Was the Claimant Fundamentally Dishonest?

Chris Booth
Chris Booth

Published: August 18th, 2023

7 min read

We will never know if the claimant in a recent claim we defended was fundamentally dishonest, but we certainly had our suspicions. And when his claim was struck out and he paid our client's legal costs in full it only reinforced our concerns.

We defended a claim brought by a local authority tenant who claimed that as he left his house, he immediately slipped on moss that he alleged had fallen off the roof and onto the floor. As a result of the slip, he alleged that he then fell into the wall and scraped his upper right arm/shoulder on screws sticking out of the wall.

Liability was denied on the basis that there was no duty to remove moss and other debris. His allegations included that a 'caterpillar' had been fitted by the council to his gutter which had come loose, which he claimed caused moss to then fall/be blown from his roof into his garden. Whilst the fitting of the caterpillar was accepted, it was denied that that had anything to do with moss being blown off his roof (the purpose of the caterpillar was to prevent the guttering from blocking, not to stop moss falling from the roof).

Aside from the liability defence, there were numerous red flags in terms of causation:

  1. About two weeks before his own 'accident', the claimant emailed the council to inform them that his niece had slipped on moss on his garden path during a visit. He told the council that any future accidents would be "claimed for".
  2. His Claim Notification Form claimed that he went to hospital on the same day that he had his accident but in the medical report it was reported that the claimant did not seek any medical attention. There were also no hospital records available, which too indicated that he did not go to hospital.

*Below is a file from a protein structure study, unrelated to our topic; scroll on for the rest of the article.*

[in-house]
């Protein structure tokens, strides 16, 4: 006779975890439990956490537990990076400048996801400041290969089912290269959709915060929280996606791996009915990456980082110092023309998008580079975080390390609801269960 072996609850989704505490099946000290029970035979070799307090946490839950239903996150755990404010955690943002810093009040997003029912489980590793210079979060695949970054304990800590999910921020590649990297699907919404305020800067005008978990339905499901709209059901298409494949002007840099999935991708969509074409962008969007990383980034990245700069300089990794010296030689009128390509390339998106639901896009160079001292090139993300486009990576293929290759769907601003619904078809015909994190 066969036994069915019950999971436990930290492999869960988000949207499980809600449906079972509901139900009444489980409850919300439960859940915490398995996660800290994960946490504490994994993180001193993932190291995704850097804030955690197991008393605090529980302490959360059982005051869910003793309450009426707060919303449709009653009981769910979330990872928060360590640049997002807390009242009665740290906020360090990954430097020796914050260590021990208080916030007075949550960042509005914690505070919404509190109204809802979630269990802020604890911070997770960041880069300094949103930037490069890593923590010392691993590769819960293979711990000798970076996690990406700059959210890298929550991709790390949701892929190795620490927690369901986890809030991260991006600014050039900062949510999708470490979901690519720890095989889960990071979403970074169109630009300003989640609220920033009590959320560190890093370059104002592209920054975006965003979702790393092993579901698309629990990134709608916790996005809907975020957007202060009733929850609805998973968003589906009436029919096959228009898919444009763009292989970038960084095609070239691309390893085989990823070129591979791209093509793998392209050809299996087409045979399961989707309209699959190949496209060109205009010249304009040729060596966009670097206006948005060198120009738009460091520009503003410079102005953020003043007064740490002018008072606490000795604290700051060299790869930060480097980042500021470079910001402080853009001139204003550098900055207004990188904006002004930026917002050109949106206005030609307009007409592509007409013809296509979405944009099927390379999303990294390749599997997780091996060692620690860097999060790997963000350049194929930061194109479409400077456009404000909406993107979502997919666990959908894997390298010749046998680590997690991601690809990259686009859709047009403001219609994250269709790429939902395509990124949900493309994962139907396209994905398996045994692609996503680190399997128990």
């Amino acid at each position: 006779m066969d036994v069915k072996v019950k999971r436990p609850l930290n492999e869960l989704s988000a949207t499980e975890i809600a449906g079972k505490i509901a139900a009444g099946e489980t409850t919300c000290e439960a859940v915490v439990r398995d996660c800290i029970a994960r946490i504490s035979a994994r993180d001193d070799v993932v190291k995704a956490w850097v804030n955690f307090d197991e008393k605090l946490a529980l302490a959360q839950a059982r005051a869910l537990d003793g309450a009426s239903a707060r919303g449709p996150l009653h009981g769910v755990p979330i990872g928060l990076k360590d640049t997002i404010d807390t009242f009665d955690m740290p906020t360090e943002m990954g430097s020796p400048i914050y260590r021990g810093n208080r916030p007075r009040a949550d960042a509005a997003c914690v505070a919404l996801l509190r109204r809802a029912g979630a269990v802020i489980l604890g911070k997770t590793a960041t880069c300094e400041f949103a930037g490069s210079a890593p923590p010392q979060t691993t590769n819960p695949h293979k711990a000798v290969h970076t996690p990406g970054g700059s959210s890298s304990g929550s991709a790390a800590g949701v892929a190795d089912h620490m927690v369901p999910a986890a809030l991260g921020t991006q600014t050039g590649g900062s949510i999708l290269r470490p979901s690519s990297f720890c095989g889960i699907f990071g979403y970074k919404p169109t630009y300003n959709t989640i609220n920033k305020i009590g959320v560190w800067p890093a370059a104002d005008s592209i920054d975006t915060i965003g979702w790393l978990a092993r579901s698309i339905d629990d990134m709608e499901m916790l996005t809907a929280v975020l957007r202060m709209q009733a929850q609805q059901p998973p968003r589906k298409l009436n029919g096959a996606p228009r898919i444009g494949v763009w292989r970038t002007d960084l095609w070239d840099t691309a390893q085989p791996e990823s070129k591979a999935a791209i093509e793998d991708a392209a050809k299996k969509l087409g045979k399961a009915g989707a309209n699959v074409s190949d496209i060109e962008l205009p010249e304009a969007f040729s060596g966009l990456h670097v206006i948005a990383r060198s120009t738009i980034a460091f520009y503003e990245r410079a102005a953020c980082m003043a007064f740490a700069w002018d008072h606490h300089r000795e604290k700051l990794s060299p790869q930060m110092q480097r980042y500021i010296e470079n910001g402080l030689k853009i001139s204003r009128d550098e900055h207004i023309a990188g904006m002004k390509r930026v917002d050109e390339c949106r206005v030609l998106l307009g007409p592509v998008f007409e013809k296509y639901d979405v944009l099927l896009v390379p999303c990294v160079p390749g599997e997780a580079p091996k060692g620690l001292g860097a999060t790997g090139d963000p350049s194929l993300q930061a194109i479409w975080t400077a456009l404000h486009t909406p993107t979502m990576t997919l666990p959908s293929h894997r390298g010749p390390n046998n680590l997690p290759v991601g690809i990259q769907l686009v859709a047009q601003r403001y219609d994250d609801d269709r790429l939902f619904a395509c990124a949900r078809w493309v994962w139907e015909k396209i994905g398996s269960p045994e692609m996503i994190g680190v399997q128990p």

3. The claimant provided colour photographs of the injury to his arm which we sent to the claimant's own medical expert along with a Part 35 request. It was the claimant's pleaded case that he suffered injuries to his right arm/shoulder, yet the expert confirmed that he believed that the photographs showed injuries to the left upper arm and not to the right.
  4. The medical report described three horizontal scars to the upper arm measuring 50, 30 and 5mm in length. The expert accepted that only two scars were shown in the claimant's photographs (with those being to the left and not the right arm in any event).
  5. The expert believed that the photograph of the wall showed only one screw in situ in the wall and as a result was not able to describe a plausible mechanism (in respect of how the Claimant was able to suffer three scars).
  6. The expert surmised that whilst a claimant forgetting about a visit to the hospital may raise few if any concerns about a claimant's reliability, the photographs that accompanied the Part 35 questions (showing the scars to the arm and the wall with screw sticking out) raised concerns about the reliability of the claimant's account as received by the expert at the consultation.

We made a decision with our client to defend that matter to trial on the basis of our liability denial and the real concerns about the claimant's credibility. We were intending to invite the court to make a finding of fundamental dishonesty and to thereby seek to overturn QOCS.

The claimant's solicitors came off record shortly after these Part 35 questions were supplied, and then the claimant failed to pay his hearing fee, so the matter was struck out less than a week before trial.

We were instructed to apply to get the matter reinstated in order to seek a fundamental dishonesty finding to enable a costs order to be secured in our client's favour.

Having made that application, the claimant then contacted us and offered to pay the council's costs which was accepted and the agreed sum was paid the same day.

Forbes Comment

We had concerns about the claim from the outset as did our client. We scrutinise all claims for any "red flags" that might suggest that a claim is not all that it seems, and to decide with our clients whether further investigations or enquiries are warranted. We work closely with clients to ensure that claims considered to be fabricated are robustly defended. That certainly paid off on this occasion, with the successful outcome on the claim, and our client's costs being met.

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